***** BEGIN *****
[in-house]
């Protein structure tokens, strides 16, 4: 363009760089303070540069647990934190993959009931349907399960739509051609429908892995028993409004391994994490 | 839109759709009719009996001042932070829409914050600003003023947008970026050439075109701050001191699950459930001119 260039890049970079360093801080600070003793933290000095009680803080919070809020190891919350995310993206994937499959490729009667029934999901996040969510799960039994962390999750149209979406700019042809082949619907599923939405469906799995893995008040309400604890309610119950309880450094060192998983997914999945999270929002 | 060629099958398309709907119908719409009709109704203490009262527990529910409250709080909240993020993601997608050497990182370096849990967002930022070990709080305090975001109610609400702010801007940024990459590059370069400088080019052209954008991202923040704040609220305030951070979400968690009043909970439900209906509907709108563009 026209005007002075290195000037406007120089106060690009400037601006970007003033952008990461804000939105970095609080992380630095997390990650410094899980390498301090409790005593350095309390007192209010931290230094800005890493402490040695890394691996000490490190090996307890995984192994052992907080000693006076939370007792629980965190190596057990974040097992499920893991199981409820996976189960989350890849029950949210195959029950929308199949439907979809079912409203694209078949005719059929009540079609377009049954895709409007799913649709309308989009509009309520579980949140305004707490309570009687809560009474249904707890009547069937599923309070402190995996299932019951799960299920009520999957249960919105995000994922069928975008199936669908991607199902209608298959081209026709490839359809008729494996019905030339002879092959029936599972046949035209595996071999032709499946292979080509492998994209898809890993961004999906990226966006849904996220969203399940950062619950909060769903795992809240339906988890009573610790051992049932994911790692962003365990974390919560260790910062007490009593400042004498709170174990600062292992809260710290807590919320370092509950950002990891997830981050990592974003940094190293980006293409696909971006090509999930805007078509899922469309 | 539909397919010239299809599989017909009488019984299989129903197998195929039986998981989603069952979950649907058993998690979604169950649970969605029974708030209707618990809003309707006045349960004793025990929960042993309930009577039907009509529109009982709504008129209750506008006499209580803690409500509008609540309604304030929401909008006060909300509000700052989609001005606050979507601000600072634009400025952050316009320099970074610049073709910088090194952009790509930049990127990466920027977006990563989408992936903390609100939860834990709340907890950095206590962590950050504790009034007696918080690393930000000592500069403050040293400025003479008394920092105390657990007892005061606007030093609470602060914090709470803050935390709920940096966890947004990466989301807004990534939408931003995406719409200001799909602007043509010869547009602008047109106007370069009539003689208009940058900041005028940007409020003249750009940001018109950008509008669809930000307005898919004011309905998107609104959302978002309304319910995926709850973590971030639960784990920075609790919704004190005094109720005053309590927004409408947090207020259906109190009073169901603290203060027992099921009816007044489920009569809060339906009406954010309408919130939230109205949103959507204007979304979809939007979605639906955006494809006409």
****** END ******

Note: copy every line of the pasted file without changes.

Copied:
[in-house]
């Protein structure tokens, strides 16, 4: 363009760089303070540069647990934190993959009931349907399960739509051609429908892995028993409004391994994490 | 839109759709009719009996001042932070829409914050600003003023947008970026050439075109701050001191699950459930001119 260039890049970079360093801080600070003793933290000095009680803080919070809020190891919350995310993206994937499959490729009667029934999901996040969510799960039994962390999750149209979406700019042809082949619907599923939405469906799995893995008040309400604890309610119950309880450094060192998983997914999945999270929002 | 060629099958398309709907119908719409009709109704203490009262527990529910409250709080909240993020993601997608050497990182370096849990967002930022070990709080305090975001109610609400702010801007940024990459590059370069400088080019052209954008991202923040704040609220305030951070979400968690009043909970439900209906509907709108563009 026209005007002075290195000037406007120089106060690009400037601006970007003033952008990461804000939105970095609080992380630095997390990650410094899980390498301090409790005593350095309390007192209010931290230094800005890493402490040695890394691996000490490190090996307890995984192994052992907080000693006076939370007792629980965190190596057990974040097992499920893991199981409820996976189960989350890849029950949210195959029950929308199949439907979809079912409203694209078949005719059929009540079609377009049954895709409007799913649709309308989009509009309520579980949140305004707490309570009687809560009474249904707890009547069937599923309070402190995996299932019951799960299920009520999957249960919105995000994922069928975008199936669908991607199902209608298959081209026709490839359809008729494996019905030339002879092959029936599972046949035209595996071999032709499946292979080509492998994209898809890993961004999906990226966006849904996220969203399940950062619950909060769903795992809240339906988890009573610790051992049932994911790692962003365990974390919560260790910062007490009593400042004498709170174990600062292992809260710290807590919320370092509950950002990891997830981050990592974003940094190293980006293409696909971006090509999930805007078509899922469309 | 539909397919010239299809599989017909009488019984299989129903197998195929039986998981989603069952979950649907058993998690979604169950649970969605029974708030209707618990809003309707006045349960004793025990929960042993309930009577039907009509529109009982709504008129209750506008006499209580803690409500509008609540309604304030929401909008006060909300509000700052989609001005606050979507601000600072634009400025952050316009320099970074610049073709910088090194952009790509930049990127990466920027977006990563989408992936903390609100939860834990709340907890950095206590962590950050504790009034007696918080690393930000000592500069403050040293400025003479008394920092105390657990007892005061606007030093609470602060914090709470803050935390709920940096966890947004990466989301807004990534939408931003995406719409200001799909602007043509010869547009602008047109106007370069009539003689208009940058900041005028940007409020003249750009940001018109950008509008669809930000307005898919004011309905998107609104959302978002309304319910995926709850973590971030639960784990920075609790919704004190005094109720005053309590927004409408947090207020259906109190009073169901603290203060027992099921009816007044489920009569809060339906009406954010309408919130939230109205949103959507204007979304979809939007979605639906955006494809006409």